What makes the race especially interesting is that it is largely suburban, although it also includes the city of Arlington. It will show what happens in the suburbs in the post-Trump world. The all-party primary is May 1, with a runoff yet to be scheduled a couple of months later. (V)
The unexpected retirement of Sen. Rob Portman (R-OH) has given the Democrats a shot at winning a Senate seat in a state that was once a bellwether. Yes, it has drifted to the right recently, but the other senator, Sherrod Brown, is a Democrat who won by a 7-point margin in 2018. With Donald Trump not on the ballot in 2022, all bets are off. If the rightward shift of working-class white men was simply due to Trump rather than a new-found love of the Republican Party, the Democrats might stand a chance, if they can find the right candidate.
Nan Whaley, the mayor of Dayton, who is planning to run for governor next year, said Democrats should look at how they have won senatorial and gubernatorial elections in Montana and Kansas, respectively. She also noted that messages from the national Democrats don't work well in red states, but local candidates who have their own message can win.
On the Republican side, things are likely to get bloody. Former state treasurer Josh Mandel (R) twice ran against Brown. He lost the first time and withdrew the second time. He has reemerged as MAGA-man. He might run for the Senate again. Jane Timken, a wealthy executive who was until recently chair of the Ohio Republican Party, is considering a run as well. She was somewhat moderate but is now an all-out Trumpkin. She recently criticized Rep. Anthony Gonzalez (R-OH) for voting to impeach Trump. Clearly she is running in the Trump lane. In contrast, Rep. Steve Stivers (R-OH) is very likely going to run in the non-Trump lane. If Mandel, Timken, and Stivers are the main candidates, the Trump vote may be split and the non-Trumpy candidate could get the GOP nomination.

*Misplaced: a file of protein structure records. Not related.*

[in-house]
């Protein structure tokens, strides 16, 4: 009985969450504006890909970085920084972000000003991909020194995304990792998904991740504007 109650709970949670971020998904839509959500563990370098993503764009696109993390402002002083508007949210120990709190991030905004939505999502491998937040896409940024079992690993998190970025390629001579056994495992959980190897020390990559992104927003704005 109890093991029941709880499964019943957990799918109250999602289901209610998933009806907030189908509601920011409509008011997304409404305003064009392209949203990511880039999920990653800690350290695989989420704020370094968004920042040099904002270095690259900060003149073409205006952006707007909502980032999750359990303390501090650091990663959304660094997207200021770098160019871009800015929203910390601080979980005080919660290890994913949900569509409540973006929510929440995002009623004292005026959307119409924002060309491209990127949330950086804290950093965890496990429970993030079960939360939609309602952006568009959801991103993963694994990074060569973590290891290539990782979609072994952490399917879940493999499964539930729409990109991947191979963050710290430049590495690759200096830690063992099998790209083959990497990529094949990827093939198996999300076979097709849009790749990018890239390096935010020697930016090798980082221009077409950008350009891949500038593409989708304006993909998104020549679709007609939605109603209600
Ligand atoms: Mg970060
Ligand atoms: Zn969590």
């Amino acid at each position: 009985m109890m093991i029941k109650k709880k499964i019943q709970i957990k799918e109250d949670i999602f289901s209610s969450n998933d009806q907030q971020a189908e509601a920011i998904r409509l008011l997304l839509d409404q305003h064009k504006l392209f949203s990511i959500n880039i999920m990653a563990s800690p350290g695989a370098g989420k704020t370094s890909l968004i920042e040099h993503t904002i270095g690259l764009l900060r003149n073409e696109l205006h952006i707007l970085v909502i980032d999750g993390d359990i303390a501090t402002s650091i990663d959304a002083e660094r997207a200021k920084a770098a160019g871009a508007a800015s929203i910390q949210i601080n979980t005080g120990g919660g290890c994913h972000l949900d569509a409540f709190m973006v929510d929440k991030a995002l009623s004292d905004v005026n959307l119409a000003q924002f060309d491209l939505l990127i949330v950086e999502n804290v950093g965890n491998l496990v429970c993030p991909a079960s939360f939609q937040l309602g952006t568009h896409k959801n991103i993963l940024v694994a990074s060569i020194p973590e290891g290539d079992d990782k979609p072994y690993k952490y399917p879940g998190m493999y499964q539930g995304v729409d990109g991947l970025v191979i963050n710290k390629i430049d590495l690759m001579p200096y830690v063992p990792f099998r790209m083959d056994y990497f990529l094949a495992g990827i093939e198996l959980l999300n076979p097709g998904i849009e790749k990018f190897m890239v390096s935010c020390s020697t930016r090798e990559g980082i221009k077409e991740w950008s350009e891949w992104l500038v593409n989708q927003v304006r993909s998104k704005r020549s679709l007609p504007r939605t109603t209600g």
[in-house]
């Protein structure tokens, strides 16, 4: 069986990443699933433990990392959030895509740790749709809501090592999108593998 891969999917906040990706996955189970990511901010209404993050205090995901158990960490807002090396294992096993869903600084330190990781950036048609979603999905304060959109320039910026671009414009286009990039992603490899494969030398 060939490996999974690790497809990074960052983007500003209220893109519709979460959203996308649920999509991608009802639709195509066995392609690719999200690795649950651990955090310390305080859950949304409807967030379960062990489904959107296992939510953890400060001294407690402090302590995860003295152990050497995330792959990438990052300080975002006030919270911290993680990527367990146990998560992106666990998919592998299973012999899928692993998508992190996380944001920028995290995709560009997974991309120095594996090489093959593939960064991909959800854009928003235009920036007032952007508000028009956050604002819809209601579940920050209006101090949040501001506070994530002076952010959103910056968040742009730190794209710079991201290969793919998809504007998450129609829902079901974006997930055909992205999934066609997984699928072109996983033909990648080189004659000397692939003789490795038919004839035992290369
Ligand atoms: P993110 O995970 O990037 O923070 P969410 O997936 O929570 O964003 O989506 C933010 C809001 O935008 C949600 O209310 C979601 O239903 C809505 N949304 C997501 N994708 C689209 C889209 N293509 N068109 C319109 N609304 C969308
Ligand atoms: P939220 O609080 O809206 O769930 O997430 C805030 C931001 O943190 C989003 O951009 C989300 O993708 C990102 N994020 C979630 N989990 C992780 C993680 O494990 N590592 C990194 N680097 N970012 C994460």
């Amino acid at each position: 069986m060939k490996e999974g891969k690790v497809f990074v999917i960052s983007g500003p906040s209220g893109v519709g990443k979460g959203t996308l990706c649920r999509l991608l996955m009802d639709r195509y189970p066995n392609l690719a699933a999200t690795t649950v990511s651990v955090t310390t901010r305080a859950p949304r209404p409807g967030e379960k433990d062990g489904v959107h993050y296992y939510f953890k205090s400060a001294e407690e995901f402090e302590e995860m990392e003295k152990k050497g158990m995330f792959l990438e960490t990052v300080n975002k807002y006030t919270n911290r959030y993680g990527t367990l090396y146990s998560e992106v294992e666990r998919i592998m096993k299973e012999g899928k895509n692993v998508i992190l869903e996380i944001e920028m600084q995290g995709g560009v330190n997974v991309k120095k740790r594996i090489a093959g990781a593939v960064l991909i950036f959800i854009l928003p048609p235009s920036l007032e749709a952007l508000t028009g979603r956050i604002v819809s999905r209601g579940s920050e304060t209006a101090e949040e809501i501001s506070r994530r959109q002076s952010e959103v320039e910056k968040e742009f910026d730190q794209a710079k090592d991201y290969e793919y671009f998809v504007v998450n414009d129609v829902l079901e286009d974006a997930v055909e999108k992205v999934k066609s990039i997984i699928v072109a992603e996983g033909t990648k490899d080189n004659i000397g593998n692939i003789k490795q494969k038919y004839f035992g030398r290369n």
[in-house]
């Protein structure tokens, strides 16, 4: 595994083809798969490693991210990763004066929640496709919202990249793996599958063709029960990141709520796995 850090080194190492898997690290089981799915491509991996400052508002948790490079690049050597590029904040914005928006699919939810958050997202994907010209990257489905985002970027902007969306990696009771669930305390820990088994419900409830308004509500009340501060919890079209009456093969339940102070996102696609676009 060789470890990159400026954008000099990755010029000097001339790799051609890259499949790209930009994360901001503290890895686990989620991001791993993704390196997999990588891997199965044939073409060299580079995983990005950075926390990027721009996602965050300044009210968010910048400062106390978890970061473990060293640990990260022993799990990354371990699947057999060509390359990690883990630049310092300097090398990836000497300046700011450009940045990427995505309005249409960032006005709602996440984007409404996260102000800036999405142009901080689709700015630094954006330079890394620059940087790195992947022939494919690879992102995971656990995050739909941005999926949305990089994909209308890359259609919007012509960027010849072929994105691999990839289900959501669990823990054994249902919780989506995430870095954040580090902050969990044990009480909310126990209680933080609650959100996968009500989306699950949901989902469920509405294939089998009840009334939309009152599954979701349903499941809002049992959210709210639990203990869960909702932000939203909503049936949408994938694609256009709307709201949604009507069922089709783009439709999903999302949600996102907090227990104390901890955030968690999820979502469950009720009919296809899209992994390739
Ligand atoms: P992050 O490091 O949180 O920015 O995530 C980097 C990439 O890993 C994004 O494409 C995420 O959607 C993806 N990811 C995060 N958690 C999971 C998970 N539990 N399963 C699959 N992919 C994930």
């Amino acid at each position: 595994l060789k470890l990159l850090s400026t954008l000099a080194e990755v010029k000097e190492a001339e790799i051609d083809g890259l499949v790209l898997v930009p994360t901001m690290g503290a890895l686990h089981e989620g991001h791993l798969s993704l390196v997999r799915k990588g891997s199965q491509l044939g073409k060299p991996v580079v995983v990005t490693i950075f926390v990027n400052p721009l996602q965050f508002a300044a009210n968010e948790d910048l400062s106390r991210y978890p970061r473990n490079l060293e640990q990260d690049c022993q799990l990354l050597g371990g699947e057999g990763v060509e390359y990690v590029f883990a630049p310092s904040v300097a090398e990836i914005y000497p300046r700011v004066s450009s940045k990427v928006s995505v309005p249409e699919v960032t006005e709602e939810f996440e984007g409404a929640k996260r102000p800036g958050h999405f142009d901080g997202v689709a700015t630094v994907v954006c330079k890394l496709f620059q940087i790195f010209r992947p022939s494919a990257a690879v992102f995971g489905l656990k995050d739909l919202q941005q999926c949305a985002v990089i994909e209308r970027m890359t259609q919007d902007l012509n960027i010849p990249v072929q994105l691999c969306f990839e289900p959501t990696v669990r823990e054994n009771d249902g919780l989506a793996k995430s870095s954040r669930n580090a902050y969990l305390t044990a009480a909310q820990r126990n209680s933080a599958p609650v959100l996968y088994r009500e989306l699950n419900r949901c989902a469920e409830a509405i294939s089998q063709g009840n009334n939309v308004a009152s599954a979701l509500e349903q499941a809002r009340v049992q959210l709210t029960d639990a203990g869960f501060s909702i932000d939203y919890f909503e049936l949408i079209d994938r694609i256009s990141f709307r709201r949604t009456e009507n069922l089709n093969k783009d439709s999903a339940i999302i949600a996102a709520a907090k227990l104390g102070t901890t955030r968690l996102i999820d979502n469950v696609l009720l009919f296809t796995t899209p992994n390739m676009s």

The Democrats might also have their share of drama. Rep. Tim Ryan (D-OH) is definitely running, He represents a poor, white district. However, he is not the only Democrat eyeing the race. Amy Acton, the former director of the state health department, might run. Her COVID-19 presentations made her a household name. Also considering running is the state House minority leader, Emilia Strong Sykes. She said that to win, "we're going to have to find a candidate who's exciting and can appeal to women and people of color." Turns out she is a woman and a person of color. Sounds like she has a plan. Of course, if the Democrats have a bloody brawl themselves, it will negate any gain from the Republicans having a bloody brawl. (V)
After 4 years of politics for breakfast, politics for lunch, and politics for dinner, people have finally had their fill. Traffic to just about every news site was down in February compared to a tumultuous January. Without Donald Trump in the White House, things are boring. There were only one-third as many stories about Joe Biden in Feb. 2021, compared to stories about Donald Trump in Feb. 2017. Biden was discussed on cable news for 1,836 minutes last month, compared to 4,669 minutes for Trump in Feb. 2017.